When we feel anxious or intimidated by something, an immediate reaction is often to avoid. Avoiding something in the short term can feel great! The thing that was stressing us is temporarily gone… Until it pops back up at a later date.
Exposure therapy is a type of psychological treatment that involves gradually and safely confronting a person with the things or situations that they fear or avoid. The goal of exposure therapy is to help individuals overcome their anxiety, phobias, or traumatic experiences by exposing them to these triggers in a controlled and supportive environment. By repeatedly facing their fears, individuals can learn to tolerate and manage their emotional and physical reactions, and gradually reduce their anxiety and avoidance behaviours over time.
Have you ever really wanted to do something but have felt too frightened to give it a go? This following example might be a useful framework to consider.
My rescue dog Marley was scared of water when I got him 5 years ago. I genuinely thought that all dogs could just naturally swim. Not Marley, as soon as he got close to any type of water, he would just panic.
As time has gone by, he’s started to get braver. After I worked out he was petrified of water, I found something he absolutely loves. The beach. When he’s at the beach her runs around like a little puppy. When he started to get a little more daring he would paddle in a really shallow part of the water. Over the last 5 years he’s taken gradual steps to reach where he is today. Today he accompanies me on my paddle board. He jumps onto the board, with his life jacket wrapped around him (seriously this dog sinks like a stone) and enjoys himself on the different Scottish lochs he gets to explore.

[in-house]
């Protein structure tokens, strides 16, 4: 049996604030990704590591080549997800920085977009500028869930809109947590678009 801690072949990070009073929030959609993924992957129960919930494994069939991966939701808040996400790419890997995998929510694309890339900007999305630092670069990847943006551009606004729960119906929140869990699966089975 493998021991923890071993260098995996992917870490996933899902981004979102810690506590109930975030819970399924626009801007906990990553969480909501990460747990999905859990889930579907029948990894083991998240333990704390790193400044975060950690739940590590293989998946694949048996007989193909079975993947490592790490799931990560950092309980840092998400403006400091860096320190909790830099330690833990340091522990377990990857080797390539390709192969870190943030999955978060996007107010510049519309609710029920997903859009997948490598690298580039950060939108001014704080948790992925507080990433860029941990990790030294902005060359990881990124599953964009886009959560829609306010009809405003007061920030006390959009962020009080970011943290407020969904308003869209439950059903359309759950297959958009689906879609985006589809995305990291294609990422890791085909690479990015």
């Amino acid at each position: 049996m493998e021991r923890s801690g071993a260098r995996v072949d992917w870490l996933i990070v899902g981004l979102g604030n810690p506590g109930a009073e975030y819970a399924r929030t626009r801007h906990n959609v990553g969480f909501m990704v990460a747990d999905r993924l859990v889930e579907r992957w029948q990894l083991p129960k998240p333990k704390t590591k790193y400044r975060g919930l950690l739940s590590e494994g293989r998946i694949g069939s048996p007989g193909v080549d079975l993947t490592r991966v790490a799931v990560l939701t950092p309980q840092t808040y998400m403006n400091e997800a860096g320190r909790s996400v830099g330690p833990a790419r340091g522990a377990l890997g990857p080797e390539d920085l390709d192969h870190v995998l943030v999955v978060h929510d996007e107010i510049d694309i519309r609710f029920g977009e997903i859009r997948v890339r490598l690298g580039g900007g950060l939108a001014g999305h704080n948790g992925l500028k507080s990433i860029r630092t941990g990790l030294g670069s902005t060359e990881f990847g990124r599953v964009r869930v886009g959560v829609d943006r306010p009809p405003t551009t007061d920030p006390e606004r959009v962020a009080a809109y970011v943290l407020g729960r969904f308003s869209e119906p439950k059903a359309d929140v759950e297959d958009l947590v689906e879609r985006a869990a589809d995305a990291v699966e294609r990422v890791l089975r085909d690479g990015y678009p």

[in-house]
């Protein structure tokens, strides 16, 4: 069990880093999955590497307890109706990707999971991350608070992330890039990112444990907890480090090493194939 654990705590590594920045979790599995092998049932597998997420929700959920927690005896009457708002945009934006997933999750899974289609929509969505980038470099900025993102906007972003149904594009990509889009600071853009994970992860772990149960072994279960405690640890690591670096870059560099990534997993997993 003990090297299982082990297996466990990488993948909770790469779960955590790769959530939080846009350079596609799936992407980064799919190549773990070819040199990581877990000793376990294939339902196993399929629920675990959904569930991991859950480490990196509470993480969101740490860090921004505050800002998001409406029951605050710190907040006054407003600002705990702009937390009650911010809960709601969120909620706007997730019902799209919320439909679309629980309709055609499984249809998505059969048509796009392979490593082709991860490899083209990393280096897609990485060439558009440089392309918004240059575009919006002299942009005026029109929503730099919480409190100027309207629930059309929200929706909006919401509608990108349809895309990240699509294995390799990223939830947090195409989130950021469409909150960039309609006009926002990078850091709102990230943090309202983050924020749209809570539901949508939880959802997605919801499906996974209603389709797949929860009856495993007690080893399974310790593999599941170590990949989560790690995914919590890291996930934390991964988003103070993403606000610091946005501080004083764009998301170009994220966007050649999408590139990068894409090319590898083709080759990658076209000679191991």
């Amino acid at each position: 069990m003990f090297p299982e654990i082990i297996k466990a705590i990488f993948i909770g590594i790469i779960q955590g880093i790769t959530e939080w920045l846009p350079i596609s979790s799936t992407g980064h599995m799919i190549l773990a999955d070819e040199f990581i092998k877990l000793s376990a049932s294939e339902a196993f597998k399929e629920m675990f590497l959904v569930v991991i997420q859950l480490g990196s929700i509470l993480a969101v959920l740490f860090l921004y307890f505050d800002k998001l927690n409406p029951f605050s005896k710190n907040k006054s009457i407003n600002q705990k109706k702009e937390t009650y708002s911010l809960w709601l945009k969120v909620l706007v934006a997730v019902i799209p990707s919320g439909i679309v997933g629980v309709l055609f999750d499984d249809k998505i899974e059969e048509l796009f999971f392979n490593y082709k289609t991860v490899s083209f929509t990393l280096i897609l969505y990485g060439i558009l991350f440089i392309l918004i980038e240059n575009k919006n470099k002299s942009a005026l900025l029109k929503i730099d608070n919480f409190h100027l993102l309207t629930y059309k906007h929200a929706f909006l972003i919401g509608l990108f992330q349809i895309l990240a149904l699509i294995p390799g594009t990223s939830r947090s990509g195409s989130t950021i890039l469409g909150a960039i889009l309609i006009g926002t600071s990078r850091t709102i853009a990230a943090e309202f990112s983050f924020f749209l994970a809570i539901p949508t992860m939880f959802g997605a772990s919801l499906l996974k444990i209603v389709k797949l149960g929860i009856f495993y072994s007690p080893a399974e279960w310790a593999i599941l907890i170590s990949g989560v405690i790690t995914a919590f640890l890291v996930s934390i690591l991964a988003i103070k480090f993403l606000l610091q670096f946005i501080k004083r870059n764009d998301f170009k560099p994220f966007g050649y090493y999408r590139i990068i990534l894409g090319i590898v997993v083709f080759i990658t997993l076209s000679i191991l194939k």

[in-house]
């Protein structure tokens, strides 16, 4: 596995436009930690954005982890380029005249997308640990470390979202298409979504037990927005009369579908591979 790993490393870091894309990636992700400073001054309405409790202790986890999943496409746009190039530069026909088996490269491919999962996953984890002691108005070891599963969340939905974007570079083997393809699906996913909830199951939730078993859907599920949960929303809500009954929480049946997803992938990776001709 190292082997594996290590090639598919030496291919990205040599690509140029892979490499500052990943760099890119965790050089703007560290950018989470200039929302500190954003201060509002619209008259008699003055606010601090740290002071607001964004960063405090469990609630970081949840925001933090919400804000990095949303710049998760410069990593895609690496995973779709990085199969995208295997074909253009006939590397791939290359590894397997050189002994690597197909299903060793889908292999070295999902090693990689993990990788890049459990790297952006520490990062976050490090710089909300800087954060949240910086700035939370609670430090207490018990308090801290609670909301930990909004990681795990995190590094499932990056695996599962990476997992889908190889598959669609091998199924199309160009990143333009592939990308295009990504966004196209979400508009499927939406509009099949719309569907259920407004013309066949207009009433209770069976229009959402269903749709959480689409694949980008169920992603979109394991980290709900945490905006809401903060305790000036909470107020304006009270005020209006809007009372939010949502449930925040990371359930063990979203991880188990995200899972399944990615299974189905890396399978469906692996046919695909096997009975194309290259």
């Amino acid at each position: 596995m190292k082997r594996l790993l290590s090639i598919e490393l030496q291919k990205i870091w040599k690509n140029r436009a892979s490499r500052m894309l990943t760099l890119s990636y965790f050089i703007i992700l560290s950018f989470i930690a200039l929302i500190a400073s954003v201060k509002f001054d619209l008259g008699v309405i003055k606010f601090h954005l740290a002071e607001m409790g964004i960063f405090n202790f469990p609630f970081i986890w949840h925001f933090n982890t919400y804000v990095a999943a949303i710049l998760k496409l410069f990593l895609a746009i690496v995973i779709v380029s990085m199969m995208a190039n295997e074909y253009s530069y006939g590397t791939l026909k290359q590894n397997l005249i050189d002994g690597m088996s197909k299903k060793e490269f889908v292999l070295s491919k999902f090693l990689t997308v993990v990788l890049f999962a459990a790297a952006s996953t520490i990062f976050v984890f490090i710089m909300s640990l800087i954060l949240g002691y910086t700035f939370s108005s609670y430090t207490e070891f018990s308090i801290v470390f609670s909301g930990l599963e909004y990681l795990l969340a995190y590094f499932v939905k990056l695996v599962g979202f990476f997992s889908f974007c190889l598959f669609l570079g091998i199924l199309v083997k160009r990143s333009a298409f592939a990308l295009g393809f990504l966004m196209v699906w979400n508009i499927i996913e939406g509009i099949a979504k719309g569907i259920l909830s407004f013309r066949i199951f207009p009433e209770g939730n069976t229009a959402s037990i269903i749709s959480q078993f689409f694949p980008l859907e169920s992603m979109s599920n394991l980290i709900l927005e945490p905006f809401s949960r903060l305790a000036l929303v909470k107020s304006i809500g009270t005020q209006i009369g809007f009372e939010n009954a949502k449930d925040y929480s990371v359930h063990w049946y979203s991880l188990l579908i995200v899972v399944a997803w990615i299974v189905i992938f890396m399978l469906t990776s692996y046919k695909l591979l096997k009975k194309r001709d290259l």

This hasn’t happened overnight. It has taken time, patience and creating a safe environment for him to allow himself to gradually move through the following different steps –
- Being on the beach
- Running next to the water at the beach
- Watching other dogs play in the sea
- Playing with other dogs in the shallow part of the sea
- Chasing a ball into the sea
- Surviving a wave coming over his head and realising he can swim
- Playing on his own in water
- Watching me going SUP boarding
- Going on the SUP board on land
- Getting on the SUP board in the water
- Falling off the SUP board and again seeing he can swim.
When it comes to anxiety the most natural thing is to stop doing the thing that makes us anxious. However, what can be really useful is breaking things down into steps and little bit by little bit, face your anxiety. Marley didn’t jump straight into the deep end, but he also didn’t run completely away from the thing that made him anxious. He has learnt to tolerate his distress and now he’s enjoying his new favourite activity
Author: Robyn Spice
Psychotherapist MPhil BA Dip (Reg MBACP)